Shame! Galaxy S9 failed to break S7’s sales record
Industry analysts have reported that the Samsung Galaxy S9 did not sell as well as the Galaxy S7. Furthermore, the predecessor of S9, the Galaxy S8 also did not sell as well as the S7. Analysts have said that this is cause for alarm for the Korean giant as the loss in sales and decrease in worldwide demand could lead them losing their position as worldwide leaders of the smartphone industry.
To put this in perspective, Samsung’s sales are rapidly declining relative to 4, 5 years ago. For example, 80 million units of the Galaxy S4 alone were sold worldwide. This is bad for the Korean giant as it thwarts their position as market leaders. Their competitors include Apple and other fellow Android smartphone manufacturers like Huawei, Xiaomi etc. Apple is faring quite well in the market thanks to their flagship smartphone, the iPhone X. On the other hand, Huawei and Xiaomi’s models are consistently taking a large chunk out of Samsung’s mid-range smartphone market.
Experts have quoted a lack of technological innovation as the reason behind the fall in Samsung’s revenue. They have commented that the value for money in Samsung’s products is declining rapidly, especially when put up against its competitor’s products.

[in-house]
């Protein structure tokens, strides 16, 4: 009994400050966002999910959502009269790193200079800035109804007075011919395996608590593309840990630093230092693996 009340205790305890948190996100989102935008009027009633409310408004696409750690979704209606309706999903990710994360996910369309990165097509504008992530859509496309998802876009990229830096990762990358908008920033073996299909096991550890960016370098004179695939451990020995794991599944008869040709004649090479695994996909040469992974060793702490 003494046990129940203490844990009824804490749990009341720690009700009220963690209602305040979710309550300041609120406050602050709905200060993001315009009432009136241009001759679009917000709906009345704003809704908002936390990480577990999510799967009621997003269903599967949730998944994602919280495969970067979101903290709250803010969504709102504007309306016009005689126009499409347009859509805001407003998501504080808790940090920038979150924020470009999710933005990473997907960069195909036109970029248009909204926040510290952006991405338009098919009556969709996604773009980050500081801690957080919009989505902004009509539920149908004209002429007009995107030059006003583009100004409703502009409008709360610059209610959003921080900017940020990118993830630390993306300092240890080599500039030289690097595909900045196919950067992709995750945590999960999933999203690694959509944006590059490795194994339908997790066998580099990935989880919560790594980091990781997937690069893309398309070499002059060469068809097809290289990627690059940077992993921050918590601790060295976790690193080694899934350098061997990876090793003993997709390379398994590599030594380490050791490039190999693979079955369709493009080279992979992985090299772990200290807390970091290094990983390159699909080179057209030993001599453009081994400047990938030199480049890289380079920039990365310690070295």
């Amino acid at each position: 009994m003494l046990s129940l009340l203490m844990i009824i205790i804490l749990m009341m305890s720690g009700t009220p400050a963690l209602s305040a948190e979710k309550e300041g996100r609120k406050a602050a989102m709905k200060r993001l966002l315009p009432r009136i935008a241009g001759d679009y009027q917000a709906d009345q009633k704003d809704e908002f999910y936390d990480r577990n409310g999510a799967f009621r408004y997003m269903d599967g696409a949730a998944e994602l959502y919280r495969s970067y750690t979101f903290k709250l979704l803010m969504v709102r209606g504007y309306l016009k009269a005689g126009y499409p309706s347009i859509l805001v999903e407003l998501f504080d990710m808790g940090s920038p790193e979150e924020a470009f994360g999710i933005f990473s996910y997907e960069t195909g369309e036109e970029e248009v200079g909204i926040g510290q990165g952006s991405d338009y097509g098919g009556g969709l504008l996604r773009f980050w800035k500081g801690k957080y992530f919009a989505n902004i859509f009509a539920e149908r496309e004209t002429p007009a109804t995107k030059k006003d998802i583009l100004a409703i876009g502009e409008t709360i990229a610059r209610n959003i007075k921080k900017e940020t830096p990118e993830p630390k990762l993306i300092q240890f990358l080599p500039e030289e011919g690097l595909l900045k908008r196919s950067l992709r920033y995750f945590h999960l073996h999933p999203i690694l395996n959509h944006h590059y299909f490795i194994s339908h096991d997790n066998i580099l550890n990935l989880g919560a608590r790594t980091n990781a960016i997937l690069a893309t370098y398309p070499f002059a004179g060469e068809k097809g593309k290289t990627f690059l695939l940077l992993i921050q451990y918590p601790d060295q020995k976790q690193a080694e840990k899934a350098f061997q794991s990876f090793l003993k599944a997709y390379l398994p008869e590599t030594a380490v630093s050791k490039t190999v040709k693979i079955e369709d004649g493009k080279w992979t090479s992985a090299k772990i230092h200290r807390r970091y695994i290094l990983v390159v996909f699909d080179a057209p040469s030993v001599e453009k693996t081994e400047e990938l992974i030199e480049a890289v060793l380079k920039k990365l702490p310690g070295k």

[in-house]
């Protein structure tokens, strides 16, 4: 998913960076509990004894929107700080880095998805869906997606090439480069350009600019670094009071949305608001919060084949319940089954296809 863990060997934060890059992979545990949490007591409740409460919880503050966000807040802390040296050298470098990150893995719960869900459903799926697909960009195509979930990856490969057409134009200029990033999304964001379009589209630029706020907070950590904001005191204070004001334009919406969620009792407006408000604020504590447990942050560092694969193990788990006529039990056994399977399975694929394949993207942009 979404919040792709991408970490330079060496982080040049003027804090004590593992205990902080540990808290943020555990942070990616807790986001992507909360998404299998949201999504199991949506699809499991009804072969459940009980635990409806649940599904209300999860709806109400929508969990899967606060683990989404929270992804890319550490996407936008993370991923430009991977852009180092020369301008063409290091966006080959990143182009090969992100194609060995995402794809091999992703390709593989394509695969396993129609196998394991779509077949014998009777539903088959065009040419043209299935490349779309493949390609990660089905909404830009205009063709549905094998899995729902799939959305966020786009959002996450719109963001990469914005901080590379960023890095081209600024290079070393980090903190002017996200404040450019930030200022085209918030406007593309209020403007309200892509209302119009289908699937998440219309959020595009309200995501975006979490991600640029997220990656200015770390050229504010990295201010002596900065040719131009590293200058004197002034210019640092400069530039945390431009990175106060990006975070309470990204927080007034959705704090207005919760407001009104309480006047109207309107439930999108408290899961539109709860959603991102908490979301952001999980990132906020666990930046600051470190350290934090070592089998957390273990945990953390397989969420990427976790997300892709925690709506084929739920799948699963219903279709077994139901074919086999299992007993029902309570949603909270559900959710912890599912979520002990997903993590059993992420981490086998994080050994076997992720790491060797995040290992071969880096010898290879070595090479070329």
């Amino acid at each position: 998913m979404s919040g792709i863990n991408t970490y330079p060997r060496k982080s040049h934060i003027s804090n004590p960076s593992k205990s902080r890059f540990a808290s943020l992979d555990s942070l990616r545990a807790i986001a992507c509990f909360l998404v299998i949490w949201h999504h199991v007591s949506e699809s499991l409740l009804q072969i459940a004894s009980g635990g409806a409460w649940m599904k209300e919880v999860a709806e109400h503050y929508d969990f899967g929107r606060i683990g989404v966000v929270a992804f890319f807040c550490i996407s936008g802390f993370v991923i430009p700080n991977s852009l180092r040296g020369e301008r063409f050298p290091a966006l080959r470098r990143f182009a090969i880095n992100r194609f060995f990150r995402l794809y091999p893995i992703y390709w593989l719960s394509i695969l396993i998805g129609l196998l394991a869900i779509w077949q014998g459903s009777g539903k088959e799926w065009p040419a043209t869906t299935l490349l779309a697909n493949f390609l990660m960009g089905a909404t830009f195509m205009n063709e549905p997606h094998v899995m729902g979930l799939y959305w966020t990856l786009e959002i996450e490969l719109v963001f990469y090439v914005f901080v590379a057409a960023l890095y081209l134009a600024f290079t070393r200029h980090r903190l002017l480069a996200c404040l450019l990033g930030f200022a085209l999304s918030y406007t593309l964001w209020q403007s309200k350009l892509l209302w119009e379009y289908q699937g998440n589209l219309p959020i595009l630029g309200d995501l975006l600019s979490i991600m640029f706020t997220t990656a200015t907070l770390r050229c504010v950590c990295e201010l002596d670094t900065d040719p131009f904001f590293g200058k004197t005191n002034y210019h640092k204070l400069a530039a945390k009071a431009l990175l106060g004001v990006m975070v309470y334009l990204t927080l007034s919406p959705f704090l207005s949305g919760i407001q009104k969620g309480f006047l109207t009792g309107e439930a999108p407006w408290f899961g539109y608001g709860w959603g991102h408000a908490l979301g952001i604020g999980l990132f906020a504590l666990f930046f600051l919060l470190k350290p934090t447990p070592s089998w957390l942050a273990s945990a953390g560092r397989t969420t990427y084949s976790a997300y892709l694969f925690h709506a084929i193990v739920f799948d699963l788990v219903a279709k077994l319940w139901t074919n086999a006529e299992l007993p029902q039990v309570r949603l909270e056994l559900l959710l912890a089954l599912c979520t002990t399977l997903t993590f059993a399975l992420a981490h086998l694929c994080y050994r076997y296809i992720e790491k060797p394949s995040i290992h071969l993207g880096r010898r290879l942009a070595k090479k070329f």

Take the Huawei P20 Lite, as an example. The phone costs less than Rs.35000 and has features like a fingerprint sensor and a dual-lens camera setup on the back. On the contrary, Samsung’s latest flagship smartphone, Galaxy S9 only has minor cosmetic upgrades along with some somewhat cool software tweaks from the Galaxy S8 but overall it lacks features that would make customers go “Wow, I need to buy this phone”. Well, at least it didn’t wow me.
Analysts have predicted that the decrease in S9s sales is likely to have a significant impact on the company’s profits, which are due to be unveiled this Friday when the Korean giant release their quarterly earnings report.
Personally, I feel like Samsung should experiment more. Talk to customers, get to know about features they want and give them exactly that; regardless of how stupid or impractical, the features might be. At the end of the day, it’s the consumer that will buy the phone, right?